Unveiling of the IEEE History Milestone Plaque
On 26 January 1926, Baird invited 40 members of the Royal Institution to his workshop above 22 Frith Street, London, to watch him demonstrate the live transmission of an image of a moving face “by radio”. For all the experiments in the early 1920s with moving silhouettes transmitted by wireless, notably by American inventor Charles Francis Jenkins as well as Baird himself, the 22 Frith Street event is regarded as the world’s first public demonstration of television.
On the afternoon of 26 January 2017 – exactly 91 years to the day since Baird demonstrated his mechanical apparatus to his Royal Institution guests – volunteers from IEEE gathered at 22 Frith Street for a ceremony to unveil a bronze street plaque dedicated to the invention of television.
IEEE funds a history programme called Milestones, which commemorates significant advances in engineering and technology. Before this week, a mere dozen IEEE Milestone plaques had been dedicated in Britain, including those for such key technical inventions as the invention of public key cryptography at GCHQ (1969-75), Benjamin Franklin’s work with electricity during his intermittent periods of residence in London (1757-75), and Alan Dower Blumlein’s invention of stereo sound recording (1931). This last-named Milestone plaque is mounted at the front door of Abbey Road Studios.
The plaque at Frith Street has become the 13th on these shores. In attendance at the unveiling were a small gathering of IEEE members and officers, several of whom had flown across the world for the ceremony. Unveiled by Baird’s grandson Iain and IEEE president Karen Bartleson, the plaque joins two existing memorials already at the site: a classic blue English heritage plaque commemorating the same event, and one indoors acknowledging the first British transmission of HD television.
22 Frith Street is the location of Bar-Italia and Little Italy run by the Podrelli family who hosted a party of IEEE officials prior to the unveiling; IEEE would like to extend thanks for their hospitality.
Celebrating the Evolution of Television
on Friday 27th January 2017 the Royal Institution of Great Britain hosted over 150 specially invited guests to celebrate the evolution of television from Baird to the digital age. Speakers included IEEE President Karen Bartleson, Region 8 Director Margaretha Erikson, President of IEEE Broadcast Technology Society and IEEE UK and Ireland Section Chair, Ali Hessami.
Donald McLean, author of the award-winning book ‘Restoring Baird’s Image’ explained how a poor inventor could achieve such an amazing string of ‘firsts’, ahead of any established corporation, commencing with the world’s first demonstration of what he called ‘true’ television in January 1926.
Iain Logie Baird, spoke about John Logie Baird, the person. He summarised his grandfather’s childhood, growing up in Helensburgh, with a fascination with science fact accompanied by a strong influence of the science fiction of HG Wells before University life in Glasgow and a brief ‘conventional’ working life as a young electrical engineer at the Clyde Valley Power Company.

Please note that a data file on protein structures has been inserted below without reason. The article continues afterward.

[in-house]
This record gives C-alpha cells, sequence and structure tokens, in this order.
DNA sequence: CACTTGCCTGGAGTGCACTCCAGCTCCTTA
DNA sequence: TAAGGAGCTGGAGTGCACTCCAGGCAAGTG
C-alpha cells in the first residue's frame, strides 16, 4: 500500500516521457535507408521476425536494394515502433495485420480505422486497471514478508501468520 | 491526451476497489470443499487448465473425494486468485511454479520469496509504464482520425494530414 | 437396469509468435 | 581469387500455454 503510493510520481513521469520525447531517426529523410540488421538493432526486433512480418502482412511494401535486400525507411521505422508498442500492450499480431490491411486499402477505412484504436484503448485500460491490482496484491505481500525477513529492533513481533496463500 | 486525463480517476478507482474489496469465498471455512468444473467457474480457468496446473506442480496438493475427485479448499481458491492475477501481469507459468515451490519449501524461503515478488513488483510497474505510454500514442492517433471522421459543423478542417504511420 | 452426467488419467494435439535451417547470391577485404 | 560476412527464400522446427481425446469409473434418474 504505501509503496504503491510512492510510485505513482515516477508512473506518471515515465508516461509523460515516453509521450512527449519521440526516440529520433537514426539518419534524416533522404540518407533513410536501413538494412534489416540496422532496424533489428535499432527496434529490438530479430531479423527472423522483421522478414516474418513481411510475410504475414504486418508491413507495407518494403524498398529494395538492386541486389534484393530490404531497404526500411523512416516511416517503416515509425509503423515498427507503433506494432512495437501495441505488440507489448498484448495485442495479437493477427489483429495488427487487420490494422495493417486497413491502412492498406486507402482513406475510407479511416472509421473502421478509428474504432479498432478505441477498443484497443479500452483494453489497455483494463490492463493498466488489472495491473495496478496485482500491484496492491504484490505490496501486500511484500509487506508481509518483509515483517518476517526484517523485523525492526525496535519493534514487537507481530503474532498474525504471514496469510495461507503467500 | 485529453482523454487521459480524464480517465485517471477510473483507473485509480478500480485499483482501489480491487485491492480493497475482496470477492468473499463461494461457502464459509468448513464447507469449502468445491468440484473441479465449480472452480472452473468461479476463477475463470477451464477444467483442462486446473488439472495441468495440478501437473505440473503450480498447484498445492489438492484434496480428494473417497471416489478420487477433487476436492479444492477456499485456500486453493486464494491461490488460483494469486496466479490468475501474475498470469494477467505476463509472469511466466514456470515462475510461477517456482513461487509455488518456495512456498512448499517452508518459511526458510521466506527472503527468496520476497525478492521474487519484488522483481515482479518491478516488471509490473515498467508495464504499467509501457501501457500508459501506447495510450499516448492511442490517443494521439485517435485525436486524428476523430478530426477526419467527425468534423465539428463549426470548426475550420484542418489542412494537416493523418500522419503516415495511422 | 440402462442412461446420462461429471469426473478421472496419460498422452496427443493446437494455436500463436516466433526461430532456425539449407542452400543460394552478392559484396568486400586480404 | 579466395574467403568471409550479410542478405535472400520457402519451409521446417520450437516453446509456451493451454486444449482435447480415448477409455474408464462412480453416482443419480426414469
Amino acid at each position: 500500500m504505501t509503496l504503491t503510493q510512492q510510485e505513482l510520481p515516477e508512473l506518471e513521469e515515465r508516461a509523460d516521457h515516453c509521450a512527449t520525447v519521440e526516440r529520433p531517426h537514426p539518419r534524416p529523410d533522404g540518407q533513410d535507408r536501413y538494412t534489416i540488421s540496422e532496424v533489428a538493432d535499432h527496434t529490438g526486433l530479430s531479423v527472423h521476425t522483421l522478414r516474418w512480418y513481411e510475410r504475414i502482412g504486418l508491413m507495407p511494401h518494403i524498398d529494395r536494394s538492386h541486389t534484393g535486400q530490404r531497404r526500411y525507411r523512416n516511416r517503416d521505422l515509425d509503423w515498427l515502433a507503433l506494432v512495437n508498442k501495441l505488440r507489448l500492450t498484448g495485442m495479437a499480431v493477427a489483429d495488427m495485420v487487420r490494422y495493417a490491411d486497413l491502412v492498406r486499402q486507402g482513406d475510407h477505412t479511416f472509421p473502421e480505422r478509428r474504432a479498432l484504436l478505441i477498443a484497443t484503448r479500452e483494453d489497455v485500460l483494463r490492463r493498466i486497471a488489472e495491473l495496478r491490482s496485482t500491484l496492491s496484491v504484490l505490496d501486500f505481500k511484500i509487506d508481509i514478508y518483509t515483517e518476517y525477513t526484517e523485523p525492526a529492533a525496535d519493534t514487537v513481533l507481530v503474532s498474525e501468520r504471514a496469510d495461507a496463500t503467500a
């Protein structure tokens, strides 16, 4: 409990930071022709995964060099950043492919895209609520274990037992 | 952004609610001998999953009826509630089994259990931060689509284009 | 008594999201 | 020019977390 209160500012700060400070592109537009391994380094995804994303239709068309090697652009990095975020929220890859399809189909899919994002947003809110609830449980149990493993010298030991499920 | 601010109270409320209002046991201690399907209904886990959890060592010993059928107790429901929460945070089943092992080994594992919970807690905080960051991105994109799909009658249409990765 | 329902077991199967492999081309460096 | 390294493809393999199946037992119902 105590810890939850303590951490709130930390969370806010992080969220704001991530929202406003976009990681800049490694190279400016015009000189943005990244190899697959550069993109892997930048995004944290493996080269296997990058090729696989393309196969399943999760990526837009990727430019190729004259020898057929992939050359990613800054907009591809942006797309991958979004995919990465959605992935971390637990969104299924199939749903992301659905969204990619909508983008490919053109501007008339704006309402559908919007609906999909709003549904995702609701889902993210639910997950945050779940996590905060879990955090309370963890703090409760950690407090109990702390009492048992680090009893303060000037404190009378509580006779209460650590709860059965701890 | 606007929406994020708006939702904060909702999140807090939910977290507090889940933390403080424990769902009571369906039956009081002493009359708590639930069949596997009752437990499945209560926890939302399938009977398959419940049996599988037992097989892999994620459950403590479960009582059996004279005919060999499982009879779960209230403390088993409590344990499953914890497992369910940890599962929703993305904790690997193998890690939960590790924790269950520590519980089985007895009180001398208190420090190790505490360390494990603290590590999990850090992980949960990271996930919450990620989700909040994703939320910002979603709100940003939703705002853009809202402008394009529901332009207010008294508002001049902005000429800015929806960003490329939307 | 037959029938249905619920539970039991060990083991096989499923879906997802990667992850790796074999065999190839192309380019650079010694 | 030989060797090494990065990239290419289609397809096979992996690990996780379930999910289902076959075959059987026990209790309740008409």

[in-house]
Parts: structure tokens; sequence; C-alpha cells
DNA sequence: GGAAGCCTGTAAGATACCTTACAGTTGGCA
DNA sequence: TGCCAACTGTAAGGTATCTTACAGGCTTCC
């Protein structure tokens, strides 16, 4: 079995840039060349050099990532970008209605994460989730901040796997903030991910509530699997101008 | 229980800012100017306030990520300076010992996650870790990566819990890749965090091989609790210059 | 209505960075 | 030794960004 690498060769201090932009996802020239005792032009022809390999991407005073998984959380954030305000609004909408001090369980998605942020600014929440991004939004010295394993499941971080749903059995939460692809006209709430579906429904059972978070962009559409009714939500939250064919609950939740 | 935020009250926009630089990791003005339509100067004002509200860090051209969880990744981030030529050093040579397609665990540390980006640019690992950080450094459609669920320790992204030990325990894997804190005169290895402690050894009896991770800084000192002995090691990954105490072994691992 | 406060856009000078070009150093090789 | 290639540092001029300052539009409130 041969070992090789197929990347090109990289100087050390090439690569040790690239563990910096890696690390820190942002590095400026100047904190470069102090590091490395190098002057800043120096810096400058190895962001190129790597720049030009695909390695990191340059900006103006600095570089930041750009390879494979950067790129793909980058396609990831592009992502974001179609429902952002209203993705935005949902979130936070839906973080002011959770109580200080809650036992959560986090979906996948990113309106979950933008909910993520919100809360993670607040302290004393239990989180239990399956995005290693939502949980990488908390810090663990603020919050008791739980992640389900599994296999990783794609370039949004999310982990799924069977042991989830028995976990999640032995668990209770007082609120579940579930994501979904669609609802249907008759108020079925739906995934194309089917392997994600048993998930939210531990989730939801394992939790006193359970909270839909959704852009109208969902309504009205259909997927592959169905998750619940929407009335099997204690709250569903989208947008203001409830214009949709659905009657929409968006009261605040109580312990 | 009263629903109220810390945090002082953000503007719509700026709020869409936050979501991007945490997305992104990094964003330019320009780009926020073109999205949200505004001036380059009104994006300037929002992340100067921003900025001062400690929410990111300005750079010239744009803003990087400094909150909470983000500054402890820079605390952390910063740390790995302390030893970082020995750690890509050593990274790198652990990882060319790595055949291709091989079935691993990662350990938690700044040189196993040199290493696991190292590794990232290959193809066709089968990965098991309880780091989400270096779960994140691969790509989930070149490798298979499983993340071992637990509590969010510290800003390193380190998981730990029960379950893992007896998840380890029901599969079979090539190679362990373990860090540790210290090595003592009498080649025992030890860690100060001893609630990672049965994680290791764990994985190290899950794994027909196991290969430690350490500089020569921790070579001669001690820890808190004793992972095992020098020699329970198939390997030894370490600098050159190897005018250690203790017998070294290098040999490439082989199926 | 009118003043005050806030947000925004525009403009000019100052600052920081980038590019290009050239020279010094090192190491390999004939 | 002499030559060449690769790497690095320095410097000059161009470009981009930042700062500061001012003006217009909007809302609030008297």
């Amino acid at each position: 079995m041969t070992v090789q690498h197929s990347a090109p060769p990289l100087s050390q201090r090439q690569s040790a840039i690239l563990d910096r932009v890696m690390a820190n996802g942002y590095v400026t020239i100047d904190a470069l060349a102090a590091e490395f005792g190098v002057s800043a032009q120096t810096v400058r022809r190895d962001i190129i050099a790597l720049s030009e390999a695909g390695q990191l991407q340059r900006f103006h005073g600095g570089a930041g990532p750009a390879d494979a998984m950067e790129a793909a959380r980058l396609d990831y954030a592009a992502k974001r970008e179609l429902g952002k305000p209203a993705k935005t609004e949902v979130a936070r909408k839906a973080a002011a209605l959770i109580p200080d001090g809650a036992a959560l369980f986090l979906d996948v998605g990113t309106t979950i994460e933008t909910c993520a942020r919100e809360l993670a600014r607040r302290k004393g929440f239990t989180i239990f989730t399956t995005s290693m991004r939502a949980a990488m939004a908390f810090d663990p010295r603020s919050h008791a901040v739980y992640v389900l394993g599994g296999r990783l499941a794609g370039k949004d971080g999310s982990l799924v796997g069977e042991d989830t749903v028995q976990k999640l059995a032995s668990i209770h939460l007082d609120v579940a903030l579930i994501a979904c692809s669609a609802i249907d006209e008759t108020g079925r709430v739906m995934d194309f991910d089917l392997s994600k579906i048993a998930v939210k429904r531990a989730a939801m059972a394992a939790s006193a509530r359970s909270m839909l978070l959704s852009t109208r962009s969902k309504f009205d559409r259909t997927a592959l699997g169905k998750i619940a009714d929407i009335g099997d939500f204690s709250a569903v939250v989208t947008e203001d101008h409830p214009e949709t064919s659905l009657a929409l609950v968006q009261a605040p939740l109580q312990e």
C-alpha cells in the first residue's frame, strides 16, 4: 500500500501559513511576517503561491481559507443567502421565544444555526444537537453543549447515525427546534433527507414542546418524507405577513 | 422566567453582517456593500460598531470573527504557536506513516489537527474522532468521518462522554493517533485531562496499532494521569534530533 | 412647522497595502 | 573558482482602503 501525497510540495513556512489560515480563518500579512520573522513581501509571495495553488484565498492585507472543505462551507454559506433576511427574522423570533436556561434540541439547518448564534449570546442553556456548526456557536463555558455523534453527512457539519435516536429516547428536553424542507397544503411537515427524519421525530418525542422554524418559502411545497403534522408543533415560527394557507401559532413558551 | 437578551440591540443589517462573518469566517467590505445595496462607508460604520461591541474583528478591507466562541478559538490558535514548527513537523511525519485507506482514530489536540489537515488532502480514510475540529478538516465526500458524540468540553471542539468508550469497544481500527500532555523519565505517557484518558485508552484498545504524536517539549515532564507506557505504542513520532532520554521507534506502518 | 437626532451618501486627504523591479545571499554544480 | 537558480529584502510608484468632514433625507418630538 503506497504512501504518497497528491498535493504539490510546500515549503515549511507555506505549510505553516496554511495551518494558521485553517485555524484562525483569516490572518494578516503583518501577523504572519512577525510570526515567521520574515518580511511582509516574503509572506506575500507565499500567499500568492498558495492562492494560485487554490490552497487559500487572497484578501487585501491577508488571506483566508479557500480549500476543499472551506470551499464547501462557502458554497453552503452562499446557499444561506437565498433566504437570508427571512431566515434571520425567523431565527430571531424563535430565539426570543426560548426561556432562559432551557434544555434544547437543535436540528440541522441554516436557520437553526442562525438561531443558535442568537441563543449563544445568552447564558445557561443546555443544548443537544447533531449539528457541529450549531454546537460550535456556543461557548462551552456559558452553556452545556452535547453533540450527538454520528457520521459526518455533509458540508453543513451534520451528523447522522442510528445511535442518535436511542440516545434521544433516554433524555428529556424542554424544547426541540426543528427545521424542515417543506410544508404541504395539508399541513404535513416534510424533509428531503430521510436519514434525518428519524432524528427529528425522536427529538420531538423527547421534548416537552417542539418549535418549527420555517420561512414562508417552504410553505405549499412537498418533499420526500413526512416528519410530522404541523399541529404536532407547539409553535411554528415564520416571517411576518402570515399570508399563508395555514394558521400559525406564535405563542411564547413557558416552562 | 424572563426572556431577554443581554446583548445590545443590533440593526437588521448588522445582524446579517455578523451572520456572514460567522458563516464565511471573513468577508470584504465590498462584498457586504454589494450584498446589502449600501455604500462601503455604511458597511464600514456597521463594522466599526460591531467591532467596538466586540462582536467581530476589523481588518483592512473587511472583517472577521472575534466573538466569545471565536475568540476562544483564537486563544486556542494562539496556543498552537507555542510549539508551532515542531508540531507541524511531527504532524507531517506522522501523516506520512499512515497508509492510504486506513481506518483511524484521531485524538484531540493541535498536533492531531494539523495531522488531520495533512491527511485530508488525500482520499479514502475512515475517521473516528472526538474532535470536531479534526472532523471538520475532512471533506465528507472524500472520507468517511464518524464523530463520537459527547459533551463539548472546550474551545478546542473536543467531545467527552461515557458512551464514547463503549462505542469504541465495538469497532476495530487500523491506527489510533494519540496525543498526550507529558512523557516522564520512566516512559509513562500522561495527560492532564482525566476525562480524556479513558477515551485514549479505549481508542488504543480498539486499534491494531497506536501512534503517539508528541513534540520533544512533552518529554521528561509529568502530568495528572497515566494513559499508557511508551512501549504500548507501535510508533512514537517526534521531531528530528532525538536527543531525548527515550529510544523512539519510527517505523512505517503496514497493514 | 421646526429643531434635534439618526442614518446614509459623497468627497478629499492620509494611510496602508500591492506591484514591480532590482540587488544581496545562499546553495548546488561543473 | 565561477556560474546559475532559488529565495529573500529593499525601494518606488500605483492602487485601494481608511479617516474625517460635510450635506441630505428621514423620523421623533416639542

Iain described some of John Logie Baird’s successes and failures with his earlier inventions and businesses, including artificial diamonds, the Baird Undersock, a jam-making business in Trinidad, a soap business in London and inflatable insoles for shoes! But it was during his time in Hastings that he had his ‘eureka’ moment when he first envisaged a method for ‘seeing by wireless’, which pre-empted his move back up to London and a new laboratory in the attic rooms of 22 Frith Street.
Other speakers were:
- Cyril Hilsum – Formerly at RSRE Malvern and SERL – ‘The UK Route to Liquid Crystal Television’
- Nick Wells – BBC R&D (retired) – ‘The Revolution in TV Broadcasting – from Analogue to Digital’
- Chris Johns – Chief Engineer, Broadcast Strategy, Sky TV – ‘A Look at what TV will be in the Future’
- Bill Hayes – President, IEEE Broadcast Technology Society and Director of Engineering and Technology at Iowa Public TV – ‘The Impact and Future of Modern TV Related Digital Developments’
Who was John Logie Baird?
John Logie Baird is seen by the British public as having achieved more in establishing British television than any other individual.
In the course of just a few years, from 1926 to 1932, his achievements in ‘first’ demonstrations of television’s possibilities and his own experimental television service confirmed him in the public’s view as the pre-eminent pioneer of television in the UK, making him a legend in his own lifetime. His enthusiastic support for, and demonstration of, television’s promise accelerated the introduction of television in the UK, yet he would play no part in his company’s competition with Marconi-EMI for the BBC Television Service of 1936.
Sidelined as the primary decision-maker after a takeover of his company by directors of Gaumont-British, from 1933 his primary focus shifted to television projection systems for cinemas. Then, during the war, he showed yet again hat an individual with vision could achieve when he developed and demonstrated closed-circuit 600-line colour television, funded out of his own savings.
Some considered him, at the time, a charlatan whilst others believed him to be a genius, all of which has polarised professional opinion in the decades since.